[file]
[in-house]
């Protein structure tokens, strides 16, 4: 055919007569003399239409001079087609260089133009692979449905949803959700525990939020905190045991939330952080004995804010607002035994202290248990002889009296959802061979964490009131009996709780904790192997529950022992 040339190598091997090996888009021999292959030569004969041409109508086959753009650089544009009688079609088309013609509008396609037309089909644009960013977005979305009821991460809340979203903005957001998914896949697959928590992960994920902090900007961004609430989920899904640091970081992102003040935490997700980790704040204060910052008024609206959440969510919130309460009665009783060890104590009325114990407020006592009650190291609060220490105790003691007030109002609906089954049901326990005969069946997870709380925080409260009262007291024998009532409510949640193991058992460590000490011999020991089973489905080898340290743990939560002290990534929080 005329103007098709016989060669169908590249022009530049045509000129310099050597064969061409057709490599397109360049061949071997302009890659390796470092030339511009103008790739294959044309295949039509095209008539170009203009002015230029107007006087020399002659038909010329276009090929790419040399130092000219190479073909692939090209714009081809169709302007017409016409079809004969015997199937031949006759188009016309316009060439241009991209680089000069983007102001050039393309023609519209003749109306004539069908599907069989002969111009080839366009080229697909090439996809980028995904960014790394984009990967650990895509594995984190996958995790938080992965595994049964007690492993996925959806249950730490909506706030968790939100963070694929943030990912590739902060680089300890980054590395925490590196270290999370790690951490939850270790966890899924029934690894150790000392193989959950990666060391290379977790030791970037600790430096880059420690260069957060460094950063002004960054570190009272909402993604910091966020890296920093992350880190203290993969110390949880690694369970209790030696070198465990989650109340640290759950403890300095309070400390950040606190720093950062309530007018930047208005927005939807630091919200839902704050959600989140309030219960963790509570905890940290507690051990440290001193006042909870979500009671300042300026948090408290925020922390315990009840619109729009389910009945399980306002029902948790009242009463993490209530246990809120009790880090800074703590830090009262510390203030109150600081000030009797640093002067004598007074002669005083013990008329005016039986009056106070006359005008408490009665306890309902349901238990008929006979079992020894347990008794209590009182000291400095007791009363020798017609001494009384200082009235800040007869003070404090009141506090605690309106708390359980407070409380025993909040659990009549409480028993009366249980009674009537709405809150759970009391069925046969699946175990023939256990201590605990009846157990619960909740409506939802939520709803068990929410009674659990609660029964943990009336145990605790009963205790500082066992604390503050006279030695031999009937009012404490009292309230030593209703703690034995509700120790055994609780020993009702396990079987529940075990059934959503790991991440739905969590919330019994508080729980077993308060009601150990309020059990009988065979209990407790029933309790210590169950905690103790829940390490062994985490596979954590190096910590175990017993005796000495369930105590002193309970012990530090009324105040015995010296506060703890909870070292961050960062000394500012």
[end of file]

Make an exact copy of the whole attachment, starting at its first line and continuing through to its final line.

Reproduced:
[in-house]
């Protein structure tokens, strides 16, 4: 055919007569003399239409001079087609260089133009692979449905949803959700525990939020905190045991939330952080004995804010607002035994202290248990002889009296959802061979964490009131009996709780904790192997529950022992 040339190598091997090996888009021999292959030569004969041409109508086959753009650089544009009688079609088309013609509008396609037309089909644009960013977005979305009821991460809340979203903005957001998914896949697959928590992960994920902090900007961004609430989920899904640091970081992102003040935490997700980790704040204060910052008024609206959440969510919130309460009665009783060890104590009325114990407020006592009650190291609060220490105790003691007030109002609906089954049901326990005969069946997870709380925080409260009262007291024998009532409510949640193991058992460590000490011999020991089973489905080898340290743990939560002290990534929080 005329103007098709016989060669169908590249022009530049045509000129310099050597064969061409057709490599397109360049061949071997302009890659390796470092030339511009103008790739294959044309295949039509095209008539170009203009002015230029107007006087020399002659038909010329276009090929790419040399130092000219190479073909692939090209714009081809169709302007017409016409079809004969015997199937031949006759188009016309316009060439241009991209680089000069983007102001050039393309023609519209003749109306004539069908599907069989002969111009080839366009080229697909090439996809980028995904960014790394984009990967650990895509594995984190996958995790938080992965595994049964007690492993996925959806249950730490909506706030968790939100963070694929943030990912590739902060680089300890980054590395925490590196270290999370790690951490939850270790966890899924029934690894150790000392193989959950990666060391290379977790030791970037600790430096880059420690260069957060460094950063002004960054570190009272909402993604910091966020890296920093992350880190203290993969110390949880690694369970209790030696070198465990989650109340640290759950403890300095309070400390950040606190720093950062309530007018930047208005927005939807630091919200839902704050959600989140309030219960963790509570905890940290507690051990440290001193006042909870979500009671300042300026948090408290925020922390315990009840619109729009389910009945399980306002029902948790009242009463993490209530246990809120009790880090800074703590830090009262510390203030109150600081000030009797640093002067004598007074002669005083013990008329005016039986009056106070006359005008408490009665306890309902349901238990008929006979079992020894347990008794209590009182000291400095007791009363020798017609001494009384200082009235800040007869003070404090009141506090605690309106708390359980407070409380025993909040659990009549409480028993009366249980009674009537709405809150759970009391069925046969699946175990023939256990201590605990009846157990619960909740409506939802939520709803068990929410009674659990609660029964943990009336145990605790009963205790500082066992604390503050006279030695031999009937009012404490009292309230030593209703703690034995509700120790055994609780020993009702396990079987529940075990059934959503790991991440739905969590919330019994508080729980077993308060009601150990309020059990009988065979209990407790029933309790210590169950905690103790829940390490062994985490596979954590190096910590175990017993005796000495369930105590002193309970012990530090009324105040015995010296506060703890909870070292961050960062000394500012």